If you shop for your own groceries and are lucky enough to have a food co-op in your city, you’d be foolish not to check it out. Food co-ops are a great place to shop for zero-waste, local, and healthy foods, get involved in your community, and so much more.
Typically open to the public, food co-ops offer additional perks for members — but can non-members always shop at co-ops, too? And how exactly do food co-ops work? Keep reading for all the basics you need to know about organic food co-ops, plus how to find a food co-op near you.
What are organic food co-ops?
On the surface, a food co-op is a (usually) small grocery store where customers can typically shop for somewhat-local produce, health-conscious or organic food, and package-free food and personal care products. Many co-ops are open to the public; however, some are only open to members, like the huge Park Slope Food Coop in Brooklyn, N.Y.
Co-ops are often frequented by eco-conscious and zero-waste customers, since most co-ops allow people to bring in their own cloth bags, jars, and containers, which they can then fill up with dry goods (like beans, tea leaves, and rice) from bulk bins, liquid products (such as soy sauce, oil, and shampoo) from large containers, and even specialty products (such as tofu, shea butter, and cocoa butter) from bins.
But beyond the customer experience, food co-ops are communities made up of their members. Co-op stands for cooperative — and that’s because food co-ops are actually owned by its members, who split all business duties. Co-ops typically do not have a singular owner or manager, though some larger co-ops may employ some paid staff members or leaders.
How do food co-op memberships work?
Every food co-op works a bit differently. But generally, any member of the community can apply to become a member of their local co-op. After an orientation, as well as signing up for volunteer shifts and/or paying dues, members gain a voice in the co-op’s various decisions, such as what products are stocked, vendor standards, and how the co-op is generally run, according to Taste of Home.
For example, the 4th Street Food Co-op in the East Village neighborhood of Manhattan offers two kinds of memberships. There’s the working membership, in which you have to work at the co-op for 2.25 hours a week (which you can choose to split with another member) and pay annual dues (ranging from $24 to $48 per person), all in exchange for a 15 to 20 percent discount on all of your purchases.
This NYC-based co-op also offers non-working memberships, which cost between $60 and $72 per year, in exchange for an 8 percent discount. The 4th Street Food Co-op also offers small discounts to members of other co-ops, students, senior citizens, and more, as well as discounts on traditional memberships to low-income members.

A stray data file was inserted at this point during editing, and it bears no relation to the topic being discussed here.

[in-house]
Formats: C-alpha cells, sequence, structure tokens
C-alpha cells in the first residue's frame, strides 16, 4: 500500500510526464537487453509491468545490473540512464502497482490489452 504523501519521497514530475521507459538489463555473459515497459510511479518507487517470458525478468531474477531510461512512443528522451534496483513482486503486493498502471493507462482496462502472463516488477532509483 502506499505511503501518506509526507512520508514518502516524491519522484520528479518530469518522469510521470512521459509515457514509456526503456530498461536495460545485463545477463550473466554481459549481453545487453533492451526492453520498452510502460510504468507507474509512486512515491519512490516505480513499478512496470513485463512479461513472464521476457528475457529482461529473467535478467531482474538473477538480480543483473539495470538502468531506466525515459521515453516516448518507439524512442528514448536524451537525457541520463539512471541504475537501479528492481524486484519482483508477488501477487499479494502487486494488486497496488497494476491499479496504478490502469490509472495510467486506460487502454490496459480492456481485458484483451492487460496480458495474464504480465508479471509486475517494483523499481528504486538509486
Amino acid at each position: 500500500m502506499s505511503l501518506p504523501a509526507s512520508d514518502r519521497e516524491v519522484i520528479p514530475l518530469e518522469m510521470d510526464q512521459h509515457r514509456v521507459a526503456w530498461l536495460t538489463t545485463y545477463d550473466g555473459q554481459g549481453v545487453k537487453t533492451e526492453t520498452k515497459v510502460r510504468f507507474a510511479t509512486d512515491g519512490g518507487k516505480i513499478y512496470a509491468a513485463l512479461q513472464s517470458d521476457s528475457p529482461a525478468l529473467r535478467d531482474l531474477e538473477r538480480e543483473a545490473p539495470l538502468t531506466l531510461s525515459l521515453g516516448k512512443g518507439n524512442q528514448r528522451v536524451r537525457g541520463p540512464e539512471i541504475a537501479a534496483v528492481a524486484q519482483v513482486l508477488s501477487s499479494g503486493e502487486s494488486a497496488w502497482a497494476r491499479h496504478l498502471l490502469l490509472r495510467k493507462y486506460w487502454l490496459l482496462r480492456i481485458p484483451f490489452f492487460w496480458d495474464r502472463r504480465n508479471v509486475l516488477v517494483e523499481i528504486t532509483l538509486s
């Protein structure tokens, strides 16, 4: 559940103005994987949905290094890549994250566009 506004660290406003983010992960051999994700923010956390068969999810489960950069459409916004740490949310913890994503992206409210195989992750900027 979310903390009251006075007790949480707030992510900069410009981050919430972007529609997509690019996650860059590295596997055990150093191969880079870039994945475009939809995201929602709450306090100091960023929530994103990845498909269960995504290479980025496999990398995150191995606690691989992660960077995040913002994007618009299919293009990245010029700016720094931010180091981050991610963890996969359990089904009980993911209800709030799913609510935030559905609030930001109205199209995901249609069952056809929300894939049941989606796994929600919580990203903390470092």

Any guest who is a non-member or does not fall into any of the above categories simply pays full price for products at the 4th Street Food Co-op. But remember, some co-ops require individuals to become members before they can step foot in the store (kind of like Costco — IYKYK), so make sure to check the website before heading to your local co-op. Again, every co-op has slightly different rules — and if you join yours, you’ll have a say in making those rules!
Is it worth joining a food co-op?
That depends on a few factors. As for non-working co-op members, if you plan on shopping at the store enough where the money you save from your discount every year will repay your annual dues, then it’s certainly worth it. Unfortunately, you’ll have to check that math yourself, since every co-op has different dues and discounts.
In terms of a working membership at your local food co-op, it’s likely only worth it if you are confident that you can commit to your volunteer hours. Think about how the co-op is to your home or work, and if you genuinely have the time to work there.
Joining a co-op could also be worth it for the benefits it offers members. For example, the Park Slope Food Coop hosts free events to members; allows senior members to retire from their shifts but retain their memberships; offers 12 months of parental leave after welcoming a child; and provides free childcare for members (though the program is paused as of publication, due to the pandemic).
How to find a food co-op near you:
To find your closest food co-op, check out the website Coop Directory Service, which is a huge catalog of numerous co-ops all around the world. You can also simply google your town or county’s name alongside the phrase “food co-op” and see what comes up. And remember, if you join your local co-op, make sure to bring your membership card when you travel, as some co-ops offer discounts to members of any other co-op from around the world.